Fighting the Type 2 Diabetes Epidemic
What used to be called “adult-onset” is now known as type 2 diabetes, and it’s occurring at younger and younger
What used to be called “adult-onset” is now known as type 2 diabetes, and it’s occurring at younger and younger ages. One in three children in the United States will eventually become diabetic; one in two Hispanics and African Americans will develop the disease.
Obesity is partly to blame; people who are overweight have a much higher rate of diabetes. The condition affects just about every organ in the body. It reduces blood flow to your heart (leading to heart attacks), your brain (leading to strokes), your sexual organs (leading to impotence), and your legs and feet (leading to amputations). Diabetics are more likely to develop damaged nerves and kidneys, are more prone to infections and are more likely to die of pneumonia or influenza. Diabetic eye disease is the leading cause of new cases of blindness in people ages 20 to 74. And women with untreated diabetes are at higher risk for pregnancy complications.
Recent studies indicate that diabetes may even raise the risk of Alzheimer’s disease. Researchers at the Karolinska Institutet in Stockholm found that people with borderline diabetes (where blood sugar levels are slightly elevated) were 67% more likely to develop dementia. And a Kaiser Permanente study suggests that the higher your blood sugar, the greater your risk of dementia as you age.
Why? Some diabetics are resistant to insulin, causing their bodies to make more of it. High levels of insulin may cause inflammation, which may cause brain damage. Another study from Kaiser Permanente found that the higher your blood sugar, the greater your risk of dementia as you get older. Also, high levels of insulin may cause destructive deposits of a protein called amyloid to build up in your brain, which interferes with its function.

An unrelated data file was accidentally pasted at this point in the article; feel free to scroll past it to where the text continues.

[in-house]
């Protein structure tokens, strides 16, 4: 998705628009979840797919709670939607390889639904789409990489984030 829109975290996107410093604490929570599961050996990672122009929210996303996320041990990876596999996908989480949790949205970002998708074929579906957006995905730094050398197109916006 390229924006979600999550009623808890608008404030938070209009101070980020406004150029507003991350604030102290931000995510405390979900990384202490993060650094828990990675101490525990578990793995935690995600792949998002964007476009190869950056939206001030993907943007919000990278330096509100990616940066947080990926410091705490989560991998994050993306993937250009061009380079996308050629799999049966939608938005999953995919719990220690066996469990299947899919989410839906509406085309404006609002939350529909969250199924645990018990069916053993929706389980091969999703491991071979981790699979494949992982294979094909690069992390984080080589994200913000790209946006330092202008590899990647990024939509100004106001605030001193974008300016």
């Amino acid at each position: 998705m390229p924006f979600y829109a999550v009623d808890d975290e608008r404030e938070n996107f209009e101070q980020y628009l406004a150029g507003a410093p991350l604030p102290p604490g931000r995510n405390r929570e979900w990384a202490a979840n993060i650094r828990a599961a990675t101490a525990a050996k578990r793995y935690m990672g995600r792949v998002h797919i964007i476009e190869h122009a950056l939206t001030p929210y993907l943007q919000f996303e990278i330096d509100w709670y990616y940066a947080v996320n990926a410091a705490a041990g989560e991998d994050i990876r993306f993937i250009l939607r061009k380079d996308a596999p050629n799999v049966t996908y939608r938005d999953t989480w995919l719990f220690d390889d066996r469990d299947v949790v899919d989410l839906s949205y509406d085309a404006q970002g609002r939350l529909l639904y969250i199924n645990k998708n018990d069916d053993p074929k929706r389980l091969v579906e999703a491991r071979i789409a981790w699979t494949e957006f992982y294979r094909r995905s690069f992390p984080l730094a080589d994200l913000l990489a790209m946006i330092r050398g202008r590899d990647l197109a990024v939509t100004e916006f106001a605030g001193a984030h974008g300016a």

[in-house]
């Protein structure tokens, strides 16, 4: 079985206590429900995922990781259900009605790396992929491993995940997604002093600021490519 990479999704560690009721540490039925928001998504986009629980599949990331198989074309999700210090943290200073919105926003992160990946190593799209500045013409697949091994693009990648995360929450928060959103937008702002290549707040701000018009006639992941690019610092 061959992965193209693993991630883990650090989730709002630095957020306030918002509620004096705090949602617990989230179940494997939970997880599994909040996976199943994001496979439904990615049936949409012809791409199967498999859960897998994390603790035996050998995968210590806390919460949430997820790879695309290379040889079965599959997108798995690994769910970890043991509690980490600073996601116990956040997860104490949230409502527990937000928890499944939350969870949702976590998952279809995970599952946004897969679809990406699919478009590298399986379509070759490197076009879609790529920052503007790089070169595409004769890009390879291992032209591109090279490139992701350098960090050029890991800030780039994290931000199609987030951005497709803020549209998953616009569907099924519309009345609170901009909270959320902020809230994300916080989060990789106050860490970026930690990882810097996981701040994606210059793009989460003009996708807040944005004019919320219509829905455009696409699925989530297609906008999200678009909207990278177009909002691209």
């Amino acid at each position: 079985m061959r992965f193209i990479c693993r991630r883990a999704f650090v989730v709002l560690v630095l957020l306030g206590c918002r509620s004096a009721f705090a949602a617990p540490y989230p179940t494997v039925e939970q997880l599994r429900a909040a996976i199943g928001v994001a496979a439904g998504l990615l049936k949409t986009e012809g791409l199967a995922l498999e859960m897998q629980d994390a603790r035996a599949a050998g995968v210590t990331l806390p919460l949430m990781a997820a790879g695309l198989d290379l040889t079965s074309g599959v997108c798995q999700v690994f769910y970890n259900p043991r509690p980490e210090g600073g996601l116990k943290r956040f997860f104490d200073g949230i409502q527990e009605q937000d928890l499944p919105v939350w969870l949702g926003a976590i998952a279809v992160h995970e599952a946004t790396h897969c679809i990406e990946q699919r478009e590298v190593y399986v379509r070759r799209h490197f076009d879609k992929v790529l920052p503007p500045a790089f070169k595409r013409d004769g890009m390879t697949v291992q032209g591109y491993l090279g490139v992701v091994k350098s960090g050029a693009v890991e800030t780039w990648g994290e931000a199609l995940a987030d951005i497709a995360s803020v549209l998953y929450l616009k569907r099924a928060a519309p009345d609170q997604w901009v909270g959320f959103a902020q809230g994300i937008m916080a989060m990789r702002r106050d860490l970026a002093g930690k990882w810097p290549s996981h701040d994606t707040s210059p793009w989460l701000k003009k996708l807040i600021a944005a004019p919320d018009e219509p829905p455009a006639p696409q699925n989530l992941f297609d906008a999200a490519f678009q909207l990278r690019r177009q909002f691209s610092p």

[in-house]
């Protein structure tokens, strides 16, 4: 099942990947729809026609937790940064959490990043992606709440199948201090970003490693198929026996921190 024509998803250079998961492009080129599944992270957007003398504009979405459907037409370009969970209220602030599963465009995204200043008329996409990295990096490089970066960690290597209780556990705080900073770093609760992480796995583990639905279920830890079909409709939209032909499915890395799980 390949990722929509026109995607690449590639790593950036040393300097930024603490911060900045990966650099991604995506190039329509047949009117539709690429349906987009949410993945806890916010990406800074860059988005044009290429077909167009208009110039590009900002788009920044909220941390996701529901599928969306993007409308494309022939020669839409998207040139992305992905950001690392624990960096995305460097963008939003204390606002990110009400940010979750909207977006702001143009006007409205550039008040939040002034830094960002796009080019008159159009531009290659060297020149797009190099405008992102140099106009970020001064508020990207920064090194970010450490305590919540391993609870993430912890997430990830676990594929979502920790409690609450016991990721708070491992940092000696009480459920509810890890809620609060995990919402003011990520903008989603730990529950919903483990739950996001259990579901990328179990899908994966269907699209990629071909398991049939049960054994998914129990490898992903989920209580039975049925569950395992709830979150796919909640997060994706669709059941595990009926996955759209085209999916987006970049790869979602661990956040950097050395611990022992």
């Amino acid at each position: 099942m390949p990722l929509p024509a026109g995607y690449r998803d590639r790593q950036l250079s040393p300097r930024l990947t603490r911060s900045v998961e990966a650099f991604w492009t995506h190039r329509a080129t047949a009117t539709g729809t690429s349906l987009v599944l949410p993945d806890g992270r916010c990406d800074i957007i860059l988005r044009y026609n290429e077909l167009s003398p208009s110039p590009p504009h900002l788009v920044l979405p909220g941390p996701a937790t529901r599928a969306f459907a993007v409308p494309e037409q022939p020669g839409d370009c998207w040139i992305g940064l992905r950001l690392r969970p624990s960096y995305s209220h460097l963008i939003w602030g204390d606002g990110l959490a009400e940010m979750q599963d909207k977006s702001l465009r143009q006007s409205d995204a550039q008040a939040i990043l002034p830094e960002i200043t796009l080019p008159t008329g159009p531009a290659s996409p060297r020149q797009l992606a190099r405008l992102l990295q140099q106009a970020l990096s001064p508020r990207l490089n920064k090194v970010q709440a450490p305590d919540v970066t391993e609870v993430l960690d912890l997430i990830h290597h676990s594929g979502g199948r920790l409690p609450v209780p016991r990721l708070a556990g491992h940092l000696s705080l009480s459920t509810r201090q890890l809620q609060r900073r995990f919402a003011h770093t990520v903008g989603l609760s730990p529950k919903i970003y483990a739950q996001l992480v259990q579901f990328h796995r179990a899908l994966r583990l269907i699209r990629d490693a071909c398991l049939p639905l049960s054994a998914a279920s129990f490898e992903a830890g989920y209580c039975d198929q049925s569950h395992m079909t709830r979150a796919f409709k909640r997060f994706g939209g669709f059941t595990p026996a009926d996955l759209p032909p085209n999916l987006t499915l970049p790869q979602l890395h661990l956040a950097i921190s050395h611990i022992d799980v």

The good news: There are ways to lower your risk. There is no cure for diabetes, but it’s often preventable — and even reversible. What you can do:
1 Lose a few. Losing even ten pounds can make a difference. For people ages 50 to 71, being overweight increases the risk of premature death from all causes by 20% to 40%.
2. Get moving. Exercise reduces blood sugar, helps you lose weight and can prevent heart disease, the leading cause of death among people with diabetes. Walk for 20 to 30 minutes a day.
3. Cut the fat. Since fat has nine calories per gram, and protein and carbs have only four, when you eat less fat, you eat fewer calories. This includes good fats, so limit them too.
4. Say nay to bad carbs. These include sugar, white flour and rice, and sweeteners such as high fructose corn syrup. They’re low in fiber, so they’re absorbed quickly, causing blood sugar to spike. This stimulates your pancreas to produce insulin. Repetitive surges of insulin may make your body resistant to it, which causes more to be made. This may lead to diabetes.
5. Load up on good carbs. These include fruits, vegetables, whole grains, legumes and soy. All are rich in fiber, which prevents overeating and helps keep your blood sugar steady.
6. Meditate. Under stress, your body produces hormones that make blood sugar rise. Chronic stress can cause insulin resistance, which in turn may promote diabetes. So chill out!